The game covers the period from April 1920, when the Poles were poised to attack Kiev, until October 1920 when the War effectively came to an end.
One player commands the Polish and Ukrainian armies; the other commands the Russians (and their Lithuanian allies if Lithuania joins the conflict). Generally, each counter denotes a cavalry or infantry division or an artillery train; but, some smaller brigades and regiments are also represented.
Simple rules centre upon Resource Points, reflecting the changing capabilities of each side to wage war at different stages during the conflict. Resource Points can also be affected by extraneous factors determined by die rolls and Random Event Cards. This uncertainty regarding the resources available goes some way towards recreating the chaos and fog of war which beset operational planning, and compounds the challenging logistical problems of conducting war over such a large area. As lines of communication lengthen so, just as happened historically, they become vulnerable and limit strategic options.
This uncertainty continues when it comes to putting plans into action. Players take in turns to place Activation Markers on those units they wish to move. In this way they reveal their intentions (or are they bluffing?): is my opponent trying to thwart my plans or does he intend to unleash an offensive of his own? The tension is increased still further because orders to move may not be received or carried out, sometimes resulting in battles which neither side anticipated or intended.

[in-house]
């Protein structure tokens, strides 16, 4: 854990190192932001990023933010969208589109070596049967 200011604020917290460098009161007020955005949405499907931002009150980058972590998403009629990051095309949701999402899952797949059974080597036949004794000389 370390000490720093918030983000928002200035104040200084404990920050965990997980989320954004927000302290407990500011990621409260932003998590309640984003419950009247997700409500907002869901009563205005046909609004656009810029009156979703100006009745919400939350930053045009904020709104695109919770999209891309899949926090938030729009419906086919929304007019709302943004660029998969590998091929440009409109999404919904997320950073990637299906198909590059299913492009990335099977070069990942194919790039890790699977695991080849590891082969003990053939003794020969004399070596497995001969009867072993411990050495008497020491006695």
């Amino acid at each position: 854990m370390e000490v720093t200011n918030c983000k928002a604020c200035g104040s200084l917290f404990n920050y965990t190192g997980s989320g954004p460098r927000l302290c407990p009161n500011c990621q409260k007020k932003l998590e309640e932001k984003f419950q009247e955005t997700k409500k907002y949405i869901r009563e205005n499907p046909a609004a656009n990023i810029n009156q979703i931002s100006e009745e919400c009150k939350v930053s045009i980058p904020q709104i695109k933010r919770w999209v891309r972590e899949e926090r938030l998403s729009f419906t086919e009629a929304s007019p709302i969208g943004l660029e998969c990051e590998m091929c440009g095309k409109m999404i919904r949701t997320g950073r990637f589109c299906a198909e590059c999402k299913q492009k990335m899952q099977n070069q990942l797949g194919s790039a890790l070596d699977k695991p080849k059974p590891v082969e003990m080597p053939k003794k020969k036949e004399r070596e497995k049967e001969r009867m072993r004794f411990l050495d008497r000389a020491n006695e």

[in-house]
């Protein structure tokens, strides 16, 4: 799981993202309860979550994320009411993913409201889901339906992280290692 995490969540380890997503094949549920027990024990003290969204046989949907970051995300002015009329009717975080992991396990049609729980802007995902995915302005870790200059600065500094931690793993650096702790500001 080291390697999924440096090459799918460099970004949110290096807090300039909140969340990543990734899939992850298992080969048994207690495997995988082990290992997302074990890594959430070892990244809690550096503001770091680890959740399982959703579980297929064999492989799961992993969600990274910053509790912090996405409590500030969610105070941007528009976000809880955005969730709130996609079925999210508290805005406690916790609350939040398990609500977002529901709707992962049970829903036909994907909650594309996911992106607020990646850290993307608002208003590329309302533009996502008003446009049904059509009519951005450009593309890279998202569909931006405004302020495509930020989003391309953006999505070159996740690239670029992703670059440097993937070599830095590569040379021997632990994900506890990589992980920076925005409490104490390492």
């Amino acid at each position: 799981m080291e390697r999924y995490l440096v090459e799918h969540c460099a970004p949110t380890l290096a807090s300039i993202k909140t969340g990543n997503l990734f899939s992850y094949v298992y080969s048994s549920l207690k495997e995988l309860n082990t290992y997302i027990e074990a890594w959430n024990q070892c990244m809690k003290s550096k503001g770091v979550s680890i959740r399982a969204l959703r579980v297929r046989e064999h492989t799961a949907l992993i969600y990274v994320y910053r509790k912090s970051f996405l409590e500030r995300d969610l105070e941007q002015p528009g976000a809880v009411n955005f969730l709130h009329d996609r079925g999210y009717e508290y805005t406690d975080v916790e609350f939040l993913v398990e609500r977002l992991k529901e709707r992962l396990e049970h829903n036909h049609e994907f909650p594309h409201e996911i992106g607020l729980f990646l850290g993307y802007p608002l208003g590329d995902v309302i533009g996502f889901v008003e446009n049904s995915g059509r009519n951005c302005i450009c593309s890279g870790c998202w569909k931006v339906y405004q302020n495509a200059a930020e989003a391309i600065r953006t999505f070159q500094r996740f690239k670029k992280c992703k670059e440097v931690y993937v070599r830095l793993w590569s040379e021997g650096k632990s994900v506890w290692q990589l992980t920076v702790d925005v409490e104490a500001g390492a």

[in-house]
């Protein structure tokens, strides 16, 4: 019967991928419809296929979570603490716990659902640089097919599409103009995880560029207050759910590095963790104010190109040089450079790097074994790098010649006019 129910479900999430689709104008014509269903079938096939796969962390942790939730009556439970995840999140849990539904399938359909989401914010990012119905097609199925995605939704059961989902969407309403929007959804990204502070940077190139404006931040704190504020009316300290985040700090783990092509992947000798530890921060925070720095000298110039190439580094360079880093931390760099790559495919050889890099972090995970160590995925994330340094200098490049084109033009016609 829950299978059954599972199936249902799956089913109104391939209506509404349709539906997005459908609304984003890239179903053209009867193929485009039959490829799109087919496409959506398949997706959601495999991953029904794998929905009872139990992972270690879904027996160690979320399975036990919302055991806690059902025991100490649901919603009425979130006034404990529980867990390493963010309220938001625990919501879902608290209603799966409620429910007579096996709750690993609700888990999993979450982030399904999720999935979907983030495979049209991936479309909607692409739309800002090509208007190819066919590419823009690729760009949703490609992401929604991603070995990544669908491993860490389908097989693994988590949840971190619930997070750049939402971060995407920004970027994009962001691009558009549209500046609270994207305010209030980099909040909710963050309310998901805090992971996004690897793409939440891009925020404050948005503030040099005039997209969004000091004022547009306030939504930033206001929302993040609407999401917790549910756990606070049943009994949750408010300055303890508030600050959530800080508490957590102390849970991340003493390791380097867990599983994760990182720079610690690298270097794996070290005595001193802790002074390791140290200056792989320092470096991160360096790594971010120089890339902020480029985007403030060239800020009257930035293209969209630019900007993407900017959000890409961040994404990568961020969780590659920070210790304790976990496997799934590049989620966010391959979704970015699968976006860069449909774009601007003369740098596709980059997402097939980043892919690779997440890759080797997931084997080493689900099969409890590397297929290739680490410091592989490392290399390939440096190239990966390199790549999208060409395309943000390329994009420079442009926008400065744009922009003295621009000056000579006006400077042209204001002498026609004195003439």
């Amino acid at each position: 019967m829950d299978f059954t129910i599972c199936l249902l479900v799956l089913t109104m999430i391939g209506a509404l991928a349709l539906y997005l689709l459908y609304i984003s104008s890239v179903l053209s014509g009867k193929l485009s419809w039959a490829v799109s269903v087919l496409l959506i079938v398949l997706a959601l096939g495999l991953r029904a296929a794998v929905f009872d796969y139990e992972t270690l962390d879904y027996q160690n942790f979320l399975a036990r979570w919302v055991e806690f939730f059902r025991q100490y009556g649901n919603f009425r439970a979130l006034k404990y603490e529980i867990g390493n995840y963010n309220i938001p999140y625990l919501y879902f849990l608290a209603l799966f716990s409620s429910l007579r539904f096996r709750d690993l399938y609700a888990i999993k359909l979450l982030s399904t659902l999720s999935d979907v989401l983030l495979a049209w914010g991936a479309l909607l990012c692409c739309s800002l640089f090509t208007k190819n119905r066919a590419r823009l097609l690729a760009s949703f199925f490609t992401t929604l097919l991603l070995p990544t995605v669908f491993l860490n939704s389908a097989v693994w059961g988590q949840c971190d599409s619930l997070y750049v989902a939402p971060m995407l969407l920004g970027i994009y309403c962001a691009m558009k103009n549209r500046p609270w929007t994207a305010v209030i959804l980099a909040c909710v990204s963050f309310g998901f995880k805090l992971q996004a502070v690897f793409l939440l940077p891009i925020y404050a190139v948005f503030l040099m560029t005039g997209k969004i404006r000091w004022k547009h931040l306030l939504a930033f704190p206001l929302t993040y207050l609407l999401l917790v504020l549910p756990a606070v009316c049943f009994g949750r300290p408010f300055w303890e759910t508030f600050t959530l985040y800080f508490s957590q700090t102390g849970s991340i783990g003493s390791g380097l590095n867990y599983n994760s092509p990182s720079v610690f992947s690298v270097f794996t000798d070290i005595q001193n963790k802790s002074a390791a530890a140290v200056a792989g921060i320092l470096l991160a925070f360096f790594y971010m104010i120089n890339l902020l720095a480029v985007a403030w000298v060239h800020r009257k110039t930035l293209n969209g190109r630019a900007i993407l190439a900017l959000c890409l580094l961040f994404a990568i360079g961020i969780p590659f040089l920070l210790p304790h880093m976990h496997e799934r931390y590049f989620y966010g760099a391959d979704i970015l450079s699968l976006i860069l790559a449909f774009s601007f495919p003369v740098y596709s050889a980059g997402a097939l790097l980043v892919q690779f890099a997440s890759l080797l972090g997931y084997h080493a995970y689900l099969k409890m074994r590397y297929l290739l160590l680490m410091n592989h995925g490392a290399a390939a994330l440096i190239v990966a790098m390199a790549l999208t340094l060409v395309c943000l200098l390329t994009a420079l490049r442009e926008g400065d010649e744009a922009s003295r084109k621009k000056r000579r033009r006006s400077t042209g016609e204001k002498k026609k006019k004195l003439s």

Combat is resolved by comparing the Combat Factors of each side, as modified by terrain, die roll and, sometimes, by Random Event Cards. Unusually for a strategic game, unit facing is also important. This is because the Russo-Polish War was one of manoeuvre fought over huge distances with relatively small armies. As a consequence, even though both sides were well equipped for defence - possessing artillery, barbed wire and machine guns - a combination of vast open spaces and rudimentary reconnaissance meant that, unlike on the crowded battlefields of WW1, defensive positions could often be outflanked and overrun before reinforcements arrive. So, to reproduce the importance of flanking manoeuvres at the tactical level, the direction that a unit is facing is integral to the combat system.
The rules are simple, but the decisions facing players are not. The key to success is a flexible strategy which allows defense to be transformed quickly into offense and vice versa as the strategic situation unfolds.
So, will Warsaw fall to Russians? Or maybe Russian armies will be crushed at the gates of Smolensk? The fate of Europe is in your hands…
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